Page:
As the closest star system to the Sun, Alpha Centauri has been the target of several interstellar exploration missions that have been proposed in recent decades. One that specifically targeted Alpha Centauri B, called Project Longshot, was developed by NASA and the US Naval Academy in 1987-88. Project Longshot was a conceptual design for an unmanned probe powered by nuclear pulse propulsion, intended to be sent to Alpha Centauri B. The interstellar spacecraft would have taken about 100 years to reach Toliman and enter the star’s orbit, travelling at an average velocity of about 13,411 km/s. Once it reached its destination, it would have sent data back to Earth. The data would have taken 4.39 years to reach home. Longshot would have used a nuclear fission reactor to power lasers that would be used to ignite fusion reactions with Helium-3/Deuterium fuel pellets. The spacecraft would have been powered by nuclear propulsion, which would have enabled it to travel at 4.5% of the speed of light. Since laser fusion still faces a number of technical challenges, the project never really got off the ground.
The name Toliman (pronunciation: /ˈtɒlɪmæn/) is derived from the Arabic aẓ-Ẓalīmān or aṭ-Ṭhalīmān, meaning “the (two male) ostriches.” Alpha Centauri was the brightest star in an asterism that represented the ostriches and the name Toliman originally referred to the entire Alpha Centauri system. Now it formally applies only to the component Alpha Centauri B. The other traditional name of Alpha Centauri, Rigil Kentaurus, is now used only for the primary component in the system, Alpha Centauri A.
The name Toliman was approved by the International Astronomical Union’s (IAU) Working Group on Star Names (WGSN) on August 10, 2018.
Toliman is part of the Alpha Centauri system, the third brightest point of light in the sky. Alpha Centauri is easy to find, both because it is bright and because it is located near Hadar, the 11th brightest star in the sky, and the Southern Cross, a prominent southern asterism formed by the brightest stars of the constellation Crux: Acrux, Mimosa, Gacrux, Imai, and Ginan. The Southern Cross is commonly used to find true south.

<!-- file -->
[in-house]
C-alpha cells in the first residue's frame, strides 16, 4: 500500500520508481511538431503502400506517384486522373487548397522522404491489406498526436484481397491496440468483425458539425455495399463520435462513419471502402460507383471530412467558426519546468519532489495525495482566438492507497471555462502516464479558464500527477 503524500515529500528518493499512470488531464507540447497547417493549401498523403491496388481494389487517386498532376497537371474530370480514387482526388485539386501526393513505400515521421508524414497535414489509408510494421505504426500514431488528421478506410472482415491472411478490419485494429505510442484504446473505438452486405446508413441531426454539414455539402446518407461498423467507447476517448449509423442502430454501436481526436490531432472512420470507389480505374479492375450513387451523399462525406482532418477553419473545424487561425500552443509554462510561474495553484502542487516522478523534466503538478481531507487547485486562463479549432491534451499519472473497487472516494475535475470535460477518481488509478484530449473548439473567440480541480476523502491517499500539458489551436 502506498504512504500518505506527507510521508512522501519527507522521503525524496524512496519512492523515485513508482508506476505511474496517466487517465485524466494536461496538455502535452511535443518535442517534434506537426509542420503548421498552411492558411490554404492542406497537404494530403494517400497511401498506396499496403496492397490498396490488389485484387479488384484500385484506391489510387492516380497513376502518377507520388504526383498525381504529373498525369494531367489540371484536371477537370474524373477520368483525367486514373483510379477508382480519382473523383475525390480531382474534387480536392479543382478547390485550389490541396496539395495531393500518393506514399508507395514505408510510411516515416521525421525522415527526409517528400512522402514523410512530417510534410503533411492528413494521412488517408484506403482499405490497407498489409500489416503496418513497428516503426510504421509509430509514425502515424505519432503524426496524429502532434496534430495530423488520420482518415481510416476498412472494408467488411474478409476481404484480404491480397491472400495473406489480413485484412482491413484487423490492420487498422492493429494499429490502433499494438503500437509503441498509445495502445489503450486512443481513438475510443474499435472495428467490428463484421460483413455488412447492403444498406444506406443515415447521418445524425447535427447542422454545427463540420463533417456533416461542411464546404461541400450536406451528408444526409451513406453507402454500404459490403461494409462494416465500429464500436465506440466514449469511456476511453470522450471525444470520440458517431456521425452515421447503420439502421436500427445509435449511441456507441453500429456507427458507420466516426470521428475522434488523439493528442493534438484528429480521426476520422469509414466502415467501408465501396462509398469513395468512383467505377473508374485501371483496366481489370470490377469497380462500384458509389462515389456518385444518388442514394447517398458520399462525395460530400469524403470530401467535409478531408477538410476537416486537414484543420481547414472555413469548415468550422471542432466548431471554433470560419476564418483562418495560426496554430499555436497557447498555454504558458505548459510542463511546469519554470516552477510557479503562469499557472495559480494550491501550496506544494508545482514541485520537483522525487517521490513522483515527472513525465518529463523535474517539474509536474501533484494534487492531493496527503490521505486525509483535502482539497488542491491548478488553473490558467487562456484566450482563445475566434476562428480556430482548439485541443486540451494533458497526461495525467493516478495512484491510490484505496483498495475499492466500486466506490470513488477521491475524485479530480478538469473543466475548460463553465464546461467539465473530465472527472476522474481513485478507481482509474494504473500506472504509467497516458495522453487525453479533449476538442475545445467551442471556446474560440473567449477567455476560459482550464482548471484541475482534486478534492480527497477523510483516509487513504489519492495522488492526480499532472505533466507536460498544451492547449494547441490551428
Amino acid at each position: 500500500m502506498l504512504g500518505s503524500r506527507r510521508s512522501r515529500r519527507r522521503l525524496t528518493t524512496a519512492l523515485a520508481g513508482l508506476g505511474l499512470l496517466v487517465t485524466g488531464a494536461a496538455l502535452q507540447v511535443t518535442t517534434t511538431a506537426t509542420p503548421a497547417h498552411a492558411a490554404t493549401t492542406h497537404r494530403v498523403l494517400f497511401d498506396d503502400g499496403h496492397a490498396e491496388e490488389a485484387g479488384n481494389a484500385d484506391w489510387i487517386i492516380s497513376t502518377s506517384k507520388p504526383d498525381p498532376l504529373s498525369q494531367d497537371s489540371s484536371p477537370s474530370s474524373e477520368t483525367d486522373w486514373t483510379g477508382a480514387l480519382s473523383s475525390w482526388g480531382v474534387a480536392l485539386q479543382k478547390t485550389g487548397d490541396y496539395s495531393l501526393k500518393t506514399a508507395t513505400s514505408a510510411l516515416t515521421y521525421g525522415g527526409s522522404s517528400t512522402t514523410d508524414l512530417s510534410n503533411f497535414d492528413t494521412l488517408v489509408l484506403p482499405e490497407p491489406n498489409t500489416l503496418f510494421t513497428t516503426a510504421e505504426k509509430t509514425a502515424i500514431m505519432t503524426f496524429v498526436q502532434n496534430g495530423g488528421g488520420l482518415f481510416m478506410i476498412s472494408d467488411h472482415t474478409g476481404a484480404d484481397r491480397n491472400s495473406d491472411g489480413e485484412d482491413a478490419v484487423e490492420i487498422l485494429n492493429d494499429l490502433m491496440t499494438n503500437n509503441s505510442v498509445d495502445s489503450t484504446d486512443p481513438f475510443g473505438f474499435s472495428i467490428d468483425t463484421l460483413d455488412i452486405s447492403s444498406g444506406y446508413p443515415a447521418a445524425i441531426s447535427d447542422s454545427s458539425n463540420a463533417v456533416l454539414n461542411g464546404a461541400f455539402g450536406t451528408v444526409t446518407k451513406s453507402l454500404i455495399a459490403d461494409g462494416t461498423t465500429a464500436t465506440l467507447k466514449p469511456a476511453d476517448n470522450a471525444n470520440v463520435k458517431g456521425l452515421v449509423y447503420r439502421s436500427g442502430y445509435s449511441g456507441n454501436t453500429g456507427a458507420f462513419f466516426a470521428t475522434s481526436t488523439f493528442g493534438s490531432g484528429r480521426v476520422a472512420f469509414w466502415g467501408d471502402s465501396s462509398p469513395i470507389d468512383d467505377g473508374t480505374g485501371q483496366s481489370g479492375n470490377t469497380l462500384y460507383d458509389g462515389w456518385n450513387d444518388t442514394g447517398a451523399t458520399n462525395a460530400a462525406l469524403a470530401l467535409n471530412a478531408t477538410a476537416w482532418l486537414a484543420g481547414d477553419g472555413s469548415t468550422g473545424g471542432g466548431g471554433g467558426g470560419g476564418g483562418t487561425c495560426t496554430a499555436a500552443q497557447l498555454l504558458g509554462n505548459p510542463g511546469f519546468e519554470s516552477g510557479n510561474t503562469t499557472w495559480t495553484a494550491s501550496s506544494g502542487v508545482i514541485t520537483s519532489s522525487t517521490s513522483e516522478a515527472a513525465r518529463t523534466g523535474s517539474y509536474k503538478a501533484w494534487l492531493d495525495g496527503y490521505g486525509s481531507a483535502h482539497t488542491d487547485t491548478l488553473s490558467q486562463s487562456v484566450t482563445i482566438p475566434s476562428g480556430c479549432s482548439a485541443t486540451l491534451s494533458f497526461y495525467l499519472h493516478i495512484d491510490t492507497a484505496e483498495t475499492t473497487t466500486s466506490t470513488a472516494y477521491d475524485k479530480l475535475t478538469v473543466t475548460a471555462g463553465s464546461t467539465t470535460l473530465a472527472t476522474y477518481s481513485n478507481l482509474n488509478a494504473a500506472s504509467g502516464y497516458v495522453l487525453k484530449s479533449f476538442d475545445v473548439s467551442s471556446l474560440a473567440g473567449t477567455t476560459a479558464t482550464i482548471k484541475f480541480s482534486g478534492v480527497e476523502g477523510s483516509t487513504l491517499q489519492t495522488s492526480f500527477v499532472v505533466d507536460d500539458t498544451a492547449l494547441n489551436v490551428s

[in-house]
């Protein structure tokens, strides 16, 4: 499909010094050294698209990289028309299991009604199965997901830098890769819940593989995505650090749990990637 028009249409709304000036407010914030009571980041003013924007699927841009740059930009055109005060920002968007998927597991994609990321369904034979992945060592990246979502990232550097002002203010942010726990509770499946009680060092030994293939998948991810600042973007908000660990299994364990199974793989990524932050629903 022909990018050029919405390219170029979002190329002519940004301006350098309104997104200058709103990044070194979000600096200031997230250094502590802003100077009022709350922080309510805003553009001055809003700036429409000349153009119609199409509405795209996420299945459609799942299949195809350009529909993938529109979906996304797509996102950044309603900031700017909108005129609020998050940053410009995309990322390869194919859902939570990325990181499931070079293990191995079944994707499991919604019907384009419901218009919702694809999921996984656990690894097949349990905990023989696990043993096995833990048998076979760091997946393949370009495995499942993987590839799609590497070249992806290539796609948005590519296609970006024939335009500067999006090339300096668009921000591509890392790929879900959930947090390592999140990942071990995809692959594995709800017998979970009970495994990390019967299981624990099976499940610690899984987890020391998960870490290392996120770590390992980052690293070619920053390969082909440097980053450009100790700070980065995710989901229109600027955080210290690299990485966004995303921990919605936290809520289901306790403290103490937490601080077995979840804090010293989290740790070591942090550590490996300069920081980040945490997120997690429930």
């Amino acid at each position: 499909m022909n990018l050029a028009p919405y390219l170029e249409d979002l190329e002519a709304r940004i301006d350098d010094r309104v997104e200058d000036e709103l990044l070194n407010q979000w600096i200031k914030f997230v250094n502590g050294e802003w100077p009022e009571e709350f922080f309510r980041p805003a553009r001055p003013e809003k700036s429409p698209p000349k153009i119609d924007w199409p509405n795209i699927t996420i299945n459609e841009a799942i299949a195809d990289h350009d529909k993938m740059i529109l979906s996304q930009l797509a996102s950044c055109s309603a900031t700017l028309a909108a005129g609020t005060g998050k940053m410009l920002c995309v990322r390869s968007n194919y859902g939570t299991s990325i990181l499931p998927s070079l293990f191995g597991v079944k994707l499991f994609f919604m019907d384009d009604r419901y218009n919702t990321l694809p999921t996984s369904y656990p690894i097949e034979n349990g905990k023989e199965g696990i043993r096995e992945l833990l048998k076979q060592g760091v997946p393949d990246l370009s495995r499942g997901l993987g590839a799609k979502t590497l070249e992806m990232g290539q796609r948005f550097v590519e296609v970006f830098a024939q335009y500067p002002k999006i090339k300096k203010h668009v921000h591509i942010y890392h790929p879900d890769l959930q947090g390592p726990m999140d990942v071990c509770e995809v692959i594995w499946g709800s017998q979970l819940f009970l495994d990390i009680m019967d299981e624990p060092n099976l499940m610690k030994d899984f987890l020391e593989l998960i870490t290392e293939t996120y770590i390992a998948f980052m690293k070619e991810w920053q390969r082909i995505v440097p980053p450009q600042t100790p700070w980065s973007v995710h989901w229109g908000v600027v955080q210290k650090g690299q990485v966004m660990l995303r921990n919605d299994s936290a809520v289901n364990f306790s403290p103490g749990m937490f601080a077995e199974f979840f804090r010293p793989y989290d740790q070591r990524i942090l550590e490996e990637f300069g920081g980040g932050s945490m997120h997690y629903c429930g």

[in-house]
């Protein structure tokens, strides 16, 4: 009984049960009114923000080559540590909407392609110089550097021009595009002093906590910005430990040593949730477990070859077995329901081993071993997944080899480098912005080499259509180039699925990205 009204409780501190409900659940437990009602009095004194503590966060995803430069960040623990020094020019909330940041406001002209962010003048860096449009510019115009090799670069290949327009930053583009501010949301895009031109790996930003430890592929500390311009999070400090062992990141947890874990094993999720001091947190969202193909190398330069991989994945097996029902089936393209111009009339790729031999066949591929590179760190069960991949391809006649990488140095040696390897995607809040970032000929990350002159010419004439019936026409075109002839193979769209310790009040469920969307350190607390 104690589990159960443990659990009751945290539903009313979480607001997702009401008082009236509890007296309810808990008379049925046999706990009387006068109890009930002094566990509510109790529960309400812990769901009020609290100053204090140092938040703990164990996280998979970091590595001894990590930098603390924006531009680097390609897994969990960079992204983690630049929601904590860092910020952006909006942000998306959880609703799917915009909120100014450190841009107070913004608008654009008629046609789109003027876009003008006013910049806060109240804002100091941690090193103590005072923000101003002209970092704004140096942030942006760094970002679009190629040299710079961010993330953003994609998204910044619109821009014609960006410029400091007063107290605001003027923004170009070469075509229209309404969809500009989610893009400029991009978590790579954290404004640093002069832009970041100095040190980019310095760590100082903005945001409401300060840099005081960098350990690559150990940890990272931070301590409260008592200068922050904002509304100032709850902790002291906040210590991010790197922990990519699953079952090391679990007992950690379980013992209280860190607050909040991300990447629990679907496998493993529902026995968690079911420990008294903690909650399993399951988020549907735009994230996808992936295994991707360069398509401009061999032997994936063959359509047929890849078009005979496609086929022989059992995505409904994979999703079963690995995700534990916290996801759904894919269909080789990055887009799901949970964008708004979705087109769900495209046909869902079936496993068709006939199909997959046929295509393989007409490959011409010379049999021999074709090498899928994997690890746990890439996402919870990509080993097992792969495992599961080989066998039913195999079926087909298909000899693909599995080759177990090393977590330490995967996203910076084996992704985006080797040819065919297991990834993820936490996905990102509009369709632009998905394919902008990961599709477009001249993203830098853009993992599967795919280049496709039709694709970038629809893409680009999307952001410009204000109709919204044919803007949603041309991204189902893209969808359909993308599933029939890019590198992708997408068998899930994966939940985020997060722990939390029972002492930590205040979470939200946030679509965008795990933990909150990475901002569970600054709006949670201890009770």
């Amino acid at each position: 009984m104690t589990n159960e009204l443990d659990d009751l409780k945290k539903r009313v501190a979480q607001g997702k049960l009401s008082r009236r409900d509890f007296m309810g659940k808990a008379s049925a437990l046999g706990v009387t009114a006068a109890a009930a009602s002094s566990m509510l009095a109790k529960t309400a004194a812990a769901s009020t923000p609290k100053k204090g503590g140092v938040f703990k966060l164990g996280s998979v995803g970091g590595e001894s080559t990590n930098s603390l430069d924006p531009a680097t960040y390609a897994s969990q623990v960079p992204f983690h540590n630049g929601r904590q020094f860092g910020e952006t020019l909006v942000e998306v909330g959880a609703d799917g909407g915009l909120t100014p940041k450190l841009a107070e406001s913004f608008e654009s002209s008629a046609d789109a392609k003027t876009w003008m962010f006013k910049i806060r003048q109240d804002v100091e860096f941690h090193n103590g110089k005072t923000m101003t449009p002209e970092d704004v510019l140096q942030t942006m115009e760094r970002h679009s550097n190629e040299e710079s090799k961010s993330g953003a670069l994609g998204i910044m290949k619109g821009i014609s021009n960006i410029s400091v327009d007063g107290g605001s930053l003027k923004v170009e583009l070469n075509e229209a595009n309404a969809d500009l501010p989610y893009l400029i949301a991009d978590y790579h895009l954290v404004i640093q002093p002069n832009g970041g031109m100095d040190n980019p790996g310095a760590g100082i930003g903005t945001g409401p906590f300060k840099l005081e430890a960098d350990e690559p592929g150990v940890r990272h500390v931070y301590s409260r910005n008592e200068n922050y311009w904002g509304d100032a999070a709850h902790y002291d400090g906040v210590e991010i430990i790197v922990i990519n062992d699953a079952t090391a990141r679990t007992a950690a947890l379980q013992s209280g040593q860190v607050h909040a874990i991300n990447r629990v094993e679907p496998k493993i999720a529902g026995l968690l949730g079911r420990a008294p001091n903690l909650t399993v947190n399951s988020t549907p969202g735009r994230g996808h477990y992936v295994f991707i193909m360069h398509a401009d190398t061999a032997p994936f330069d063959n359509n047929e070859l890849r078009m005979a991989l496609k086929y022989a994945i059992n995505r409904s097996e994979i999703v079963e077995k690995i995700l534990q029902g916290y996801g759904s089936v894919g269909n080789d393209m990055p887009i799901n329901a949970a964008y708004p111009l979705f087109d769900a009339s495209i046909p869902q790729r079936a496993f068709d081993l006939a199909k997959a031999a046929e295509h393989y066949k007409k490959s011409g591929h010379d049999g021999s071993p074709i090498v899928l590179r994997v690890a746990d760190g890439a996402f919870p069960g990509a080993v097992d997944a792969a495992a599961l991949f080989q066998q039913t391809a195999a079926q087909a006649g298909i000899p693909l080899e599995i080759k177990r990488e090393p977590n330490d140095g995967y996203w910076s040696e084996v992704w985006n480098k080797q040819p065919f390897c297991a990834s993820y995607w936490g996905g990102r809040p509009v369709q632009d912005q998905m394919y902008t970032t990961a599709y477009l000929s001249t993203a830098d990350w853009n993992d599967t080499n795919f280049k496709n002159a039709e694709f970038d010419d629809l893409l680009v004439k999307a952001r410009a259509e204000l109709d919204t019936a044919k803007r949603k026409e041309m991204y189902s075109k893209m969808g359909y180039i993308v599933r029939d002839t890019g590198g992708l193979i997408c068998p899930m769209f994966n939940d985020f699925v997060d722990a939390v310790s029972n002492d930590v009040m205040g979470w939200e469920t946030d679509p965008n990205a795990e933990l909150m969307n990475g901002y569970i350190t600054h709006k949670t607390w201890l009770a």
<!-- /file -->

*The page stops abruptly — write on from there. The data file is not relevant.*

However, Alpha Centauri lies too far south to be visible to most northern observers. It never rises above the horizon for those living north of the latitude 29° N. Observers living between the latitude 29° N and the equator can only see it appearing low above the southern horizon at certain times of year.
In the southern hemisphere, Alpha Centauri is visible for most of the year. For observers living south of the latitude 29° S, the star is circumpolar, i.e. it never falls below the horizon and can be seen year-round.
Toliman is located in the constellation Centaurus. Representing a centaur in Greek mythology, Centaurus is one of the 48 Greek constellations, first listed by the Greek astronomer Ptolemy in his Almagest in the 2nd century CE.
With an area of 1,060 square degrees, Centaurus is the fifth largest southern constellation and the ninth largest of all 88 constellations. It is one of the most prominent southern constellations, with 10 stars brighter than magnitude 3.00.
Centaurus is best known for being home to Alpha and Beta Centauri, the 3rd and 11th brightest stars in the sky. It also contains HR 5171 (V766 Centauri), one of the largest stars known.
The best known deep sky objects in the constellation include Omega Centauri (NGC 5139), the brightest, largest and most massive globular cluster known in our galaxy, the starburst galaxy NGC 5128 (Centaurus A), the fifth brightest galaxy in the sky, and the Blue Planetary Nebula (the Southerner, NGC 3918), the brightest planetary nebula in the far southern sky. Centaurus is also home to the irregular galaxy NGC 5253, the Centaurus Cluster of galaxies with the brightest member NGC 4946 (an elliptical galaxy), the spiral galaxies NGC 4945 and NGC 4622, the polar-ring lenticular galaxy NGC 4650A, the protoplanetary Boomerang Nebula (ESO 172-7), and the open clusters NGC 3766 and NGC 5460.
The best time of year to see the stars and deep sky objects in Centaurus is during the month of May, when the constellation is at its highest point in the sky in the evening. The entire constellation is visible from locations between the latitudes 25° N and 90° S.
The 10 brightest stars in Centaurus are Alpha Centauri (mag. -0.27), Hadar (Beta Cen, mag. 0.61), Menkent (Theta Cen, mag. 2.06), Gamma Centauri (mag. 2.17), Epsilon Centauri (mag. 2.30), Eta Centauri (mag. 2.35), Zeta Centauri (mag. 2.55), Delta Centauri (mag. 2.57), Iota Centauri (mag. 2.73), and Lambda Centauri (mag. 3.13).
Toliman – Alpha Centauri B
|U-B colour index||+0.68|
|B-V colour index||+0.88|
|Distance||4.37 light years|
|Parallax||743 ± 1.3 mas|
|Radial velocity||-22.586 ± 0.0001 km/s|
|Proper motion||RA: −3614.39 mas/yr|
|Dec.: 802.98 mas/yr|
|Radius||0.8632 ± 0.0037 R☉|
|Age||5.3 ± 0.3 billion years|
|Rotational velocity||1.1 ± 0.8 km/s|
|Surface gravity||4.37 cgs|
|Right ascension||14h 39m 35.06311s|
|Declination||−60° 50′ 15.0992″|
|Names and designations||Toliman, Alpha Centauri B, α Cen B, Alpha2 Centauri, HD 128621, HR 5460, HIP 71681, LHS 51, GCRV 8518, LFT 1128, LTT 5807, NLTT 37985, TYC 9007-5848-1|